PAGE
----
The City of Oakland, California, which its Mayor claims is “one of America’s most diverse and progressive cities,” is in serious financial trouble. In its newly released 2019-2021 budget, Oakland will be using $2.9 million in state gas tax funding to keep the streetlights on.
“At a time when Oakland is trying to cure its pothole epidemic, the city is planning to use $2.9 million in state gas tax money to keep its streetlights on, then use what it saves of its own money to stave off cuts in parks and recreation,” the San Francisco Chronicle reported. “It’s a bit of financial loop-de-loop, but money is money.”
The City of Oakland has a $2.4 billion obligation to unfunded pension and retiree health benefits, and must fund $20 million to pensions in 2018-19 budgets… “an increasingly common challenge for large, Democrat-run cities that made ambitious promises to public sector unions,” Joel Pollak with Breitbart notes.
The total Oakland budget is $1.63 billion.
Gas Tax For Road Repairs
Californians voted down the Road Repair and Accountability Act of 2017, Proposition 6, last November 6, essentially approving and assuring future gas tax increases. A YES vote would have repealed the gas tax imposed by the California Legislature in 2017. A NO vote approved more gas tax increases, including another increase of 5 cents a gallon July 1.
Sanctuary City Oakland Mayor Libby Schaff is notorious for obstructing justice when she notified Oakland’s illegal immigrants of an impending Immigration and Customs Enforcement raid that ultimately led to the mass detention of at least 232 of the agency’s 1,100 intended targets, KTVU reported in 2018. Schaff found herself in a fight with President Donald Trump who urged then-U.S. Attorney General Jeff Sessions to investigate the Mayor for her obstruction of justice.
Schaff’s budget allocates $150,000 annually to pay for legal representation for illegal aliens facing deportation.
Schaff’s official bio says, “Mayor Libby Schaaf was inaugurated into office in January 2015 and launched an agenda to elevate one of America’s most diverse and progressive cities into an equitable and resilient city.”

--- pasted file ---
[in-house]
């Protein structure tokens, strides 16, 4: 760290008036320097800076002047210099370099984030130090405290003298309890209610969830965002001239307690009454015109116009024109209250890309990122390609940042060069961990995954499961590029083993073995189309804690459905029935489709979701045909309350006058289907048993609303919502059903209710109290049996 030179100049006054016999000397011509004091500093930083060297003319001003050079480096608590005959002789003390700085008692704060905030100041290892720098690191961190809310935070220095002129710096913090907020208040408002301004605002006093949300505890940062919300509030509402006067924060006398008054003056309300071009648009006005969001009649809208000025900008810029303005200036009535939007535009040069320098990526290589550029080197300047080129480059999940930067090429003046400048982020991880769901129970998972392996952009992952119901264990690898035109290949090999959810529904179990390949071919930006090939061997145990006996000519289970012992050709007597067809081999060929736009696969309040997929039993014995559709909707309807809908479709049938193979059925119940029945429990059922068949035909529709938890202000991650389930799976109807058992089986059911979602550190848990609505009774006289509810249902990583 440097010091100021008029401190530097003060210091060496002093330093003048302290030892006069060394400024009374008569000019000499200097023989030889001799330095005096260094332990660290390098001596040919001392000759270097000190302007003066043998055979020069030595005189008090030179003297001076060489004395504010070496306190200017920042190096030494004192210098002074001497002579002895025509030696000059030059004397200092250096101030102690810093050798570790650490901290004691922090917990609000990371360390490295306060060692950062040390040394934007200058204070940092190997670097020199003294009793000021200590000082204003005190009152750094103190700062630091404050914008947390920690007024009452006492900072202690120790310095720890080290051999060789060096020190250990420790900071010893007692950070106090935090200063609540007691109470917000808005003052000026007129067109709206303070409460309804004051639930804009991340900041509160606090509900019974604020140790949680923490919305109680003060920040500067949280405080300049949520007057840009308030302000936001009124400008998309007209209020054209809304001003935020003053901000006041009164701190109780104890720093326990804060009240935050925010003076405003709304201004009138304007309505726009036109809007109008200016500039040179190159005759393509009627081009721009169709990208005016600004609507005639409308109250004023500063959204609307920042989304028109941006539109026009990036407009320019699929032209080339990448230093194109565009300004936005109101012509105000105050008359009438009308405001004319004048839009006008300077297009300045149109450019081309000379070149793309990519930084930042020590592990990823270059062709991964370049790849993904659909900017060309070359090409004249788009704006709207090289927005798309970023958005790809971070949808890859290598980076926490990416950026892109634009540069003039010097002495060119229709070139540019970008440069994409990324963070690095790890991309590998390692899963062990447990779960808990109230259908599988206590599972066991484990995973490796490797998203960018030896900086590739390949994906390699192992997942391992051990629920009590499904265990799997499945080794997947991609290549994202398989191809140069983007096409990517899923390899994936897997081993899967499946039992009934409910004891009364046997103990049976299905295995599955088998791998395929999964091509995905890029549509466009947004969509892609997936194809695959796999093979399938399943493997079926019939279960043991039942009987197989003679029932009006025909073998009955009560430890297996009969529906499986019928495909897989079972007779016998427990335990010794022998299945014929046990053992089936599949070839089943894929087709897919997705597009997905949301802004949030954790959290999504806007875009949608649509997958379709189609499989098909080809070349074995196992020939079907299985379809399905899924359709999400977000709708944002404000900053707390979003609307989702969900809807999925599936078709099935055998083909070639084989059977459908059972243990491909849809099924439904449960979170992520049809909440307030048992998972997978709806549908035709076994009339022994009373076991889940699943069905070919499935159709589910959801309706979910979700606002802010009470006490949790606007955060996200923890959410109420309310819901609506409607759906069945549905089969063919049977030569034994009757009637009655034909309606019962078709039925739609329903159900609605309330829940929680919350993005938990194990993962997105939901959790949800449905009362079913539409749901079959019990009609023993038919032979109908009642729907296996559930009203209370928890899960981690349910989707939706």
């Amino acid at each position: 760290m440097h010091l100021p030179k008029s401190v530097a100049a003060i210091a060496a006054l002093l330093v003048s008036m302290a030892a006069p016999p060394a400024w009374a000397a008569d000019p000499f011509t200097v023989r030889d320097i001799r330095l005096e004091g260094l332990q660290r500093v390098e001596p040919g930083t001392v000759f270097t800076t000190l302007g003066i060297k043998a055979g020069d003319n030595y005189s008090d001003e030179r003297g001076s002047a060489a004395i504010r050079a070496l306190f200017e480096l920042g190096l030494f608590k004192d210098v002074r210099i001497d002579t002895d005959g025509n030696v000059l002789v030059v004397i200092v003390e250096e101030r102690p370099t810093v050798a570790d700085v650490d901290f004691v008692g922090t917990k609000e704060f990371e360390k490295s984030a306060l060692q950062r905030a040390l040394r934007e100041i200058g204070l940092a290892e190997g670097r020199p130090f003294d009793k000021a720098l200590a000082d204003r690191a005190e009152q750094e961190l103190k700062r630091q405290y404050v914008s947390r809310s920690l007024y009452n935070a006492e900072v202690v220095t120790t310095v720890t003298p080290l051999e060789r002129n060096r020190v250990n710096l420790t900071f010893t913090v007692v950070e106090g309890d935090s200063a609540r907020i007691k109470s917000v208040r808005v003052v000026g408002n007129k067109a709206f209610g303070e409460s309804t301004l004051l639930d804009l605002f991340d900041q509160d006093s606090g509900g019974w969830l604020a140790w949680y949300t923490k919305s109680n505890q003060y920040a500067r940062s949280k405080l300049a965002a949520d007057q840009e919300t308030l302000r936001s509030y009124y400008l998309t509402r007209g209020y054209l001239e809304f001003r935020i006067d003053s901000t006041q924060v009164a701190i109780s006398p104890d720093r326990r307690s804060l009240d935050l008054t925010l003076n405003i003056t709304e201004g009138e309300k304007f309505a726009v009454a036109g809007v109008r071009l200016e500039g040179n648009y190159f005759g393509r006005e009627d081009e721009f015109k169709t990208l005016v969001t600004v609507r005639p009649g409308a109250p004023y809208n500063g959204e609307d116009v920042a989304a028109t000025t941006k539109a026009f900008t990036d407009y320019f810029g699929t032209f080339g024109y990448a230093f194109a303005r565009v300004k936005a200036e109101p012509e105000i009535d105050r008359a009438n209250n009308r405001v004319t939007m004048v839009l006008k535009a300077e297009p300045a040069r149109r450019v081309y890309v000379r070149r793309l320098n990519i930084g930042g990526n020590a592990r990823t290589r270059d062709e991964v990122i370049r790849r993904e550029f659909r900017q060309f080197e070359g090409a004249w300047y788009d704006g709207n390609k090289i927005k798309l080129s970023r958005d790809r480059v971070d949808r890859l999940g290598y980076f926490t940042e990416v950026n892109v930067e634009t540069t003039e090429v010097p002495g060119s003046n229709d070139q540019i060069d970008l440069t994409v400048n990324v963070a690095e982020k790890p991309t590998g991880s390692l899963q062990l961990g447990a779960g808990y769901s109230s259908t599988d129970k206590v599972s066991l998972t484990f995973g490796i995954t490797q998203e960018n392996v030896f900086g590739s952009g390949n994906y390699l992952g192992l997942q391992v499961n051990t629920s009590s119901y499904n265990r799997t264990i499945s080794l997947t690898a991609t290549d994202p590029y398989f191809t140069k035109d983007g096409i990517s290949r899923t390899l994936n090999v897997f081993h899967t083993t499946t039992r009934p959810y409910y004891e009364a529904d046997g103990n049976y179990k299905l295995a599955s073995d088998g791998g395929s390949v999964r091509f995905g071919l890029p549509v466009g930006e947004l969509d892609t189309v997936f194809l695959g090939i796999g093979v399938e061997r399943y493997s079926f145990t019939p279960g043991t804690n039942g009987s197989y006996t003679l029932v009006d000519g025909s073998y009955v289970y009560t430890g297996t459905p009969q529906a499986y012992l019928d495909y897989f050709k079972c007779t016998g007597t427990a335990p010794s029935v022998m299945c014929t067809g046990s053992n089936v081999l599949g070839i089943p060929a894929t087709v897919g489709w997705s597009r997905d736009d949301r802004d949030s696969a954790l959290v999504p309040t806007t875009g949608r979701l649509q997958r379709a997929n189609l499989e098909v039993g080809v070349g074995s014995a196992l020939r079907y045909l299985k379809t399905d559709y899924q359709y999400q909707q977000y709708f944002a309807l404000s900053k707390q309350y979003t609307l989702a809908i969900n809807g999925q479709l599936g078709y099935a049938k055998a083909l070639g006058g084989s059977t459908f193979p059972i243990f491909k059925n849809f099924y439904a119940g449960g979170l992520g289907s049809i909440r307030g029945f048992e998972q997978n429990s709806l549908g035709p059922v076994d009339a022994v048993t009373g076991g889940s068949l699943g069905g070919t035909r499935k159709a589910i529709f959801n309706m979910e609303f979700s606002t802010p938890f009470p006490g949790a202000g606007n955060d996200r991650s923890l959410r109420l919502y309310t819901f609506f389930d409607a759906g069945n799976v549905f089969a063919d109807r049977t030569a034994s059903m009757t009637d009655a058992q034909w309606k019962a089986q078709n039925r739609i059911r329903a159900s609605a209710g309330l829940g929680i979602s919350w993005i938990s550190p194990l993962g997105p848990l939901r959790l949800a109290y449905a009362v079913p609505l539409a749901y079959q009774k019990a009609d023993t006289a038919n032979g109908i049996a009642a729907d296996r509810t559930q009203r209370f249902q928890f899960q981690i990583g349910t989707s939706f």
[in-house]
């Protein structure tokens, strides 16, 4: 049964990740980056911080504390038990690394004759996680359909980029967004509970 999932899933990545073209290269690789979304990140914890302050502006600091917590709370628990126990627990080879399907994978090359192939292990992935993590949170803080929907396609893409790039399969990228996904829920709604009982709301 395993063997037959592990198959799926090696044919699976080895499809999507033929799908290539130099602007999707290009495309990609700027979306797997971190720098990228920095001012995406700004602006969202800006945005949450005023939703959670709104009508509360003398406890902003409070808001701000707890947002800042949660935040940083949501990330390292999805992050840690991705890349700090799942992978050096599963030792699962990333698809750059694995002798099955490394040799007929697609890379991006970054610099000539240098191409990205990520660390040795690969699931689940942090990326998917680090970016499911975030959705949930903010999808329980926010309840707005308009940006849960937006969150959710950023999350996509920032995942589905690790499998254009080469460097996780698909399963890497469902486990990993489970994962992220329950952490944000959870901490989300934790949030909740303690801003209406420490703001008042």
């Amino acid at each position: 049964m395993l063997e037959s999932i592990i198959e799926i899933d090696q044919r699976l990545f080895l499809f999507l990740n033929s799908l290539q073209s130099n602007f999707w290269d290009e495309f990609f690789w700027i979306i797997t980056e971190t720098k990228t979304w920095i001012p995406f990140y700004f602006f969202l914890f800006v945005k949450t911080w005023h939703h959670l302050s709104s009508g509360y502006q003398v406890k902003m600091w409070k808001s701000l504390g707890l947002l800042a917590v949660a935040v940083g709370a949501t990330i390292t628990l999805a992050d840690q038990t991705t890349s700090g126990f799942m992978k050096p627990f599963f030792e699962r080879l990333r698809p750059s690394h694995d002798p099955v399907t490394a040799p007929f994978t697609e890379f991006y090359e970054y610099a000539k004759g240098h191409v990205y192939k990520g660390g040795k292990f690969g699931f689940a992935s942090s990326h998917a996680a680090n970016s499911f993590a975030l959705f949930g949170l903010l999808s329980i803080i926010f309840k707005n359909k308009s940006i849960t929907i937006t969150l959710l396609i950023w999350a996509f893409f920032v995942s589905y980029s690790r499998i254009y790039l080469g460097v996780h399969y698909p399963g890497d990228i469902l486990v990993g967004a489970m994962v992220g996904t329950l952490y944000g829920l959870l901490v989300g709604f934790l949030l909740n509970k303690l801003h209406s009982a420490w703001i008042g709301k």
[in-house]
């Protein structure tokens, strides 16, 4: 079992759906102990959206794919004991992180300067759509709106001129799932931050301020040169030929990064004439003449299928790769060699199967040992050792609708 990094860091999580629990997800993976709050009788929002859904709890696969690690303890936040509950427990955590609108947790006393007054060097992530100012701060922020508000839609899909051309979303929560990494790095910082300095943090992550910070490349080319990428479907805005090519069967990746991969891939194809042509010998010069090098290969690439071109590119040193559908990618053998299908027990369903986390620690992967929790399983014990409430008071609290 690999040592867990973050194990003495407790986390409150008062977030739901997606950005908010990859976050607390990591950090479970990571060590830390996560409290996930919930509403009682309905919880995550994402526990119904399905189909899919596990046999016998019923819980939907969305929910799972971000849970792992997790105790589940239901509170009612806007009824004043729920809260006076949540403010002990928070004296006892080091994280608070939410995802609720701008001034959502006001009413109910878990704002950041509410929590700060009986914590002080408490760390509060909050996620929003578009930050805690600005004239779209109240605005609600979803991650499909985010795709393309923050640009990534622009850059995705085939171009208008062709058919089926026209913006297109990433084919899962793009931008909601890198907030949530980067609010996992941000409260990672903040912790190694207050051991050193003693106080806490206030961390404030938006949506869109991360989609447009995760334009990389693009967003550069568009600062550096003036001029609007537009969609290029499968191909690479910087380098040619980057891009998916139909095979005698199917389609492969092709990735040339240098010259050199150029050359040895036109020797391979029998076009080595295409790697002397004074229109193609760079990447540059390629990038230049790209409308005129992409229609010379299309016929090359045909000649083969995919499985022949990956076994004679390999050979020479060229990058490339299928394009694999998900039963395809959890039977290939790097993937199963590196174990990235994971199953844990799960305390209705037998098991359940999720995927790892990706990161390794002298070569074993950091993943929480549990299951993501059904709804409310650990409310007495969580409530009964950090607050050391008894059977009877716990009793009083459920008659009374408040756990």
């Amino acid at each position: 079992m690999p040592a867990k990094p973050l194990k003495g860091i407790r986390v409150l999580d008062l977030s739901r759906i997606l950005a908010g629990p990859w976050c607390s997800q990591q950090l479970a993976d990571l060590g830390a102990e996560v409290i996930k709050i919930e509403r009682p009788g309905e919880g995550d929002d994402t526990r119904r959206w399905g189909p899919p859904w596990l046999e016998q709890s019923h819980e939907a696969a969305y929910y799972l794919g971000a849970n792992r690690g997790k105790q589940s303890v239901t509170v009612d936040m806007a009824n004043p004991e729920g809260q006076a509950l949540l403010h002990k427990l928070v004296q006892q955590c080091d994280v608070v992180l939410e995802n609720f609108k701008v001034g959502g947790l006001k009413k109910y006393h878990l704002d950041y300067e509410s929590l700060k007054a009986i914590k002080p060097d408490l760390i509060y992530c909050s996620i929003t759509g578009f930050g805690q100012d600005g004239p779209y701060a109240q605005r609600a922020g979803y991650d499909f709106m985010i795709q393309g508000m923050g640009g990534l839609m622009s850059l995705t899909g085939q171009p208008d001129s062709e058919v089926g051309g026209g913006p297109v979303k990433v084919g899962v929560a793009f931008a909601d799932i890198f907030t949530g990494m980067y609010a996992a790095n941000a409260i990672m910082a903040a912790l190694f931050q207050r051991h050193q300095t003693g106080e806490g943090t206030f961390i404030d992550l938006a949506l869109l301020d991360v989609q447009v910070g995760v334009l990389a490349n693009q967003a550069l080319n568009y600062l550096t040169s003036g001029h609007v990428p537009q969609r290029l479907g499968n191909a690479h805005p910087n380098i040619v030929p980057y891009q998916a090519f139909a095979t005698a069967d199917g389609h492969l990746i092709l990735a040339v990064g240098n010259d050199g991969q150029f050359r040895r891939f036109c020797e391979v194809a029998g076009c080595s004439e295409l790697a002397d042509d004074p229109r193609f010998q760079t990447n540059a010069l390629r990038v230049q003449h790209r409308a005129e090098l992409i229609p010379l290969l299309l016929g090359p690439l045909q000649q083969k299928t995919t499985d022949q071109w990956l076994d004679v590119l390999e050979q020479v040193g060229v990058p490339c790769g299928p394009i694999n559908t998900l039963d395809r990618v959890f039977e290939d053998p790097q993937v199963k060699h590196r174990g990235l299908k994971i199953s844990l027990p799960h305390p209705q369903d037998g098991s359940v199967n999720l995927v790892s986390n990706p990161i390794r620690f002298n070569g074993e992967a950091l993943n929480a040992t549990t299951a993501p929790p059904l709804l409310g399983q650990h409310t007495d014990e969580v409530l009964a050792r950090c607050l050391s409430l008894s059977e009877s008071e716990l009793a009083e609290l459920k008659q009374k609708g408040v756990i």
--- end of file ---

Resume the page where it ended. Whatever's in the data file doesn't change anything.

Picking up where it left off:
She is now facing a $49 million shortfall, with a $25 million deficit in the General Fund alone, according to Oakland’s 2019-2021 budget. Her budget isn’t even as large as the unfunded pension obligation.
Schaff released her 2019-2021 budget last week. In the $1.63 billion budget, she reports:
Personnel related expenses, particularly the cost of medical benefits and pensions – as well as insurance, utilities, and fuel costs – are growing at 2-3 times the rate of inflation and revenue growth. We must also contend with the fact that very few of our resources are discretionary – around 10% of what we take in – which requires us to make strategic investments that stretch funds to preserve existing services and augment those services only when the financial capacity can be identified.
Results from the public budget priorities poll revealed that homelessness and housing are overwhelmingly the top two issues residents want to see prioritized: 63% of respondents mentioned one of these two categories. The poll also showed that residents want the City to invest more in street and sidewalk repairs. And the majority indicated they prefer paying more for services than making cuts, especially for homelessness and road repair.
Despite the poll results showing that residents want the City to spend more to fix streets and sidewalks, Oakland is using state gas tax funding to fund pension obligations. The city has budgeted other funds for some street repair.
Other Financial Woes
The 2018 Oakland Comprehensive Annual Financial Report notes, “the five-year financial forecast highlighted a growing gap between projected expenditures and estimated revenues… the gap has risen despite recent economic growth and could become more severe in the event of a recession or unanticipated revenue shortfall.”
The CAFR further noted: “We cannot ignore the fact that rising costs for retiree benefits are continuing to reduce funding for other General Fund priorities.”
Nearly all California cities are in the same public employee pension obligation boat, which makes new taxes and bonds likely going to unfunded pension debt rather than what was claimed… just as with the state gas tax, now being used for anything but roads in Oakland.
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